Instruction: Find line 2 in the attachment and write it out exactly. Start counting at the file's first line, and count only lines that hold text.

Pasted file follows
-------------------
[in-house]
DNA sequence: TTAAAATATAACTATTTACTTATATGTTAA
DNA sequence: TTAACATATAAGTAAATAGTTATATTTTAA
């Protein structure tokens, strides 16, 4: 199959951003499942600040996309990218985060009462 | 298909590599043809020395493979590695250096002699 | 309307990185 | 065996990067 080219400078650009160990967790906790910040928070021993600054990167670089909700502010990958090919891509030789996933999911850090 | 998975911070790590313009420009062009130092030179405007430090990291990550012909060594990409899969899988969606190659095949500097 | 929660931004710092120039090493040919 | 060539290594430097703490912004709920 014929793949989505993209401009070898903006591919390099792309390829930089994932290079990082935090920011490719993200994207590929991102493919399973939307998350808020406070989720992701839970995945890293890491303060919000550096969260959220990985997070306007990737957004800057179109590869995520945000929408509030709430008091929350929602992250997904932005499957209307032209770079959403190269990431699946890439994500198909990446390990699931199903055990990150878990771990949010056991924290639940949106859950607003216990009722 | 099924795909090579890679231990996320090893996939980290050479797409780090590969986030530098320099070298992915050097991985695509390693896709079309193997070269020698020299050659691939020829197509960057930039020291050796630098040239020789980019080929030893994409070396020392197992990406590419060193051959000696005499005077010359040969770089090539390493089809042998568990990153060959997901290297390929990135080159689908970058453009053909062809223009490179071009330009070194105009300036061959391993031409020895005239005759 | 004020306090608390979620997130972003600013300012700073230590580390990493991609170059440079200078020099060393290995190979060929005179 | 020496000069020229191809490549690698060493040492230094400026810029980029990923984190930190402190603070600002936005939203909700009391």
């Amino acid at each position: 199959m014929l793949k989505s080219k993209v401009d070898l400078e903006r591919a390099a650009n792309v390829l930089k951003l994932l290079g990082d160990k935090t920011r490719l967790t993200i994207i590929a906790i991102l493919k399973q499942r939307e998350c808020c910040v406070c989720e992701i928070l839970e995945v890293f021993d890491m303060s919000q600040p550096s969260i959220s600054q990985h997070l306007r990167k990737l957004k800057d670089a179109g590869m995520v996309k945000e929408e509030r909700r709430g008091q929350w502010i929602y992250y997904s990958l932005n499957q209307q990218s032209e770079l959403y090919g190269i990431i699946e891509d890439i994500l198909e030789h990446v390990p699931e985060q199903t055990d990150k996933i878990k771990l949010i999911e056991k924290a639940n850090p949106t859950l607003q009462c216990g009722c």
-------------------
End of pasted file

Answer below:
DNA sequence: TTAAAATATAACTATTTACTTATATGTTAA